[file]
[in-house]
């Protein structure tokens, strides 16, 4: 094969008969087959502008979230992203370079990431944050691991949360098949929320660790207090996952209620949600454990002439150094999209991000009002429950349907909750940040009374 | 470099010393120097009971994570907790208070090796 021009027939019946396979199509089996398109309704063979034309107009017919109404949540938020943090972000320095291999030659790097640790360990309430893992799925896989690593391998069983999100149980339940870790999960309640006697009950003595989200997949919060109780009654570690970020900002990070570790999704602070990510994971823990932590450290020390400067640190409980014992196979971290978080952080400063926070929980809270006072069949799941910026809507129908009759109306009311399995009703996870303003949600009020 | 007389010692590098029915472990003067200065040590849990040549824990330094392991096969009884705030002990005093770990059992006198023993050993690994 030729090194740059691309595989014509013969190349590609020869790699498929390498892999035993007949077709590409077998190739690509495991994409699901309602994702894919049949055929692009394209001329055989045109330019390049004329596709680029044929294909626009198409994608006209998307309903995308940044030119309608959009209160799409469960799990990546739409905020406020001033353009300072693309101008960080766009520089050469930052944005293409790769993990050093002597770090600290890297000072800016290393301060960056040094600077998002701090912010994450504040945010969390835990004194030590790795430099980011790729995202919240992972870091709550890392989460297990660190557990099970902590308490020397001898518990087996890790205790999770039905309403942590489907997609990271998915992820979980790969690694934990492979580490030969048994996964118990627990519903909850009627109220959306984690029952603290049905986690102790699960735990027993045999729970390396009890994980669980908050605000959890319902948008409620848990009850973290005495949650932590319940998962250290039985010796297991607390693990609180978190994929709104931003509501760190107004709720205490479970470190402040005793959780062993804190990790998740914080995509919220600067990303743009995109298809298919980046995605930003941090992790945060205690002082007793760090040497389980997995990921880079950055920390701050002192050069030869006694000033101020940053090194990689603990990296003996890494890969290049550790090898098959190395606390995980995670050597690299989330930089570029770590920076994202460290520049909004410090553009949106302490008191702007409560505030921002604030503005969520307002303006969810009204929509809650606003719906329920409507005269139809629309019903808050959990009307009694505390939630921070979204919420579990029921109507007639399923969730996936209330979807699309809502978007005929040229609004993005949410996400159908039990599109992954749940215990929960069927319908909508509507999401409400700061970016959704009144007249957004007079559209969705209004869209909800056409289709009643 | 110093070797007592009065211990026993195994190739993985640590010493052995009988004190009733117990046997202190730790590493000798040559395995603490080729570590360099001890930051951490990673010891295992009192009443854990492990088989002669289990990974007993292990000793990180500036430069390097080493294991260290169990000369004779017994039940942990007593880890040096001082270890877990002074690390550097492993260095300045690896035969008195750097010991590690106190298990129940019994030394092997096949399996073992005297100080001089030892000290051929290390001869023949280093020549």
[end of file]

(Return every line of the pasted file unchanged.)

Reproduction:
[in-house]
């Protein structure tokens, strides 16, 4: 094969008969087959502008979230992203370079990431944050691991949360098949929320660790207090996952209620949600454990002439150094999209991000009002429950349907909750940040009374 | 470099010393120097009971994570907790208070090796 021009027939019946396979199509089996398109309704063979034309107009017919109404949540938020943090972000320095291999030659790097640790360990309430893992799925896989690593391998069983999100149980339940870790999960309640006697009950003595989200997949919060109780009654570690970020900002990070570790999704602070990510994971823990932590450290020390400067640190409980014992196979971290978080952080400063926070929980809270006072069949799941910026809507129908009759109306009311399995009703996870303003949600009020 | 007389010692590098029915472990003067200065040590849990040549824990330094392991096969009884705030002990005093770990059992006198023993050993690994 030729090194740059691309595989014509013969190349590609020869790699498929390498892999035993007949077709590409077998190739690509495991994409699901309602994702894919049949055929692009394209001329055989045109330019390049004329596709680029044929294909626009198409994608006209998307309903995308940044030119309608959009209160799409469960799990990546739409905020406020001033353009300072693309101008960080766009520089050469930052944005293409790769993990050093002597770090600290890297000072800016290393301060960056040094600077998002701090912010994450504040945010969390835990004194030590790795430099980011790729995202919240992972870091709550890392989460297990660190557990099970902590308490020397001898518990087996890790205790999770039905309403942590489907997609990271998915992820979980790969690694934990492979580490030969048994996964118990627990519903909850009627109220959306984690029952603290049905986690102790699960735990027993045999729970390396009890994980669980908050605000959890319902948008409620848990009850973290005495949650932590319940998962250290039985010796297991607390693990609180978190994929709104931003509501760190107004709720205490479970470190402040005793959780062993804190990790998740914080995509919220600067990303743009995109298809298919980046995605930003941090992790945060205690002082007793760090040497389980997995990921880079950055920390701050002192050069030869006694000033101020940053090194990689603990990296003996890494890969290049550790090898098959190395606390995980995670050597690299989330930089570029770590920076994202460290520049909004410090553009949106302490008191702007409560505030921002604030503005969520307002303006969810009204929509809650606003719906329920409507005269139809629309019903808050959990009307009694505390939630921070979204919420579990029921109507007639399923969730996936209330979807699309809502978007005929040229609004993005949410996400159908039990599109992954749940215990929960069927319908909508509507999401409400700061970016959704009144007249957004007079559209969705209004869209909800056409289709009643 | 110093070797007592009065211990026993195994190739993985640590010493052995009988004190009733117990046997202190730790590493000798040559395995603490080729570590360099001890930051951490990673010891295992009192009443854990492990088989002669289990990974007993292990000793990180500036430069390097080493294991260290169990000369004779017994039940942990007593880890040096001082270890877990002074690390550097492993260095300045690896035969008195750097010991590690106190298990129940019994030394092997096949399996073992005297100080001089030892000290051929290390001869023949280093020549």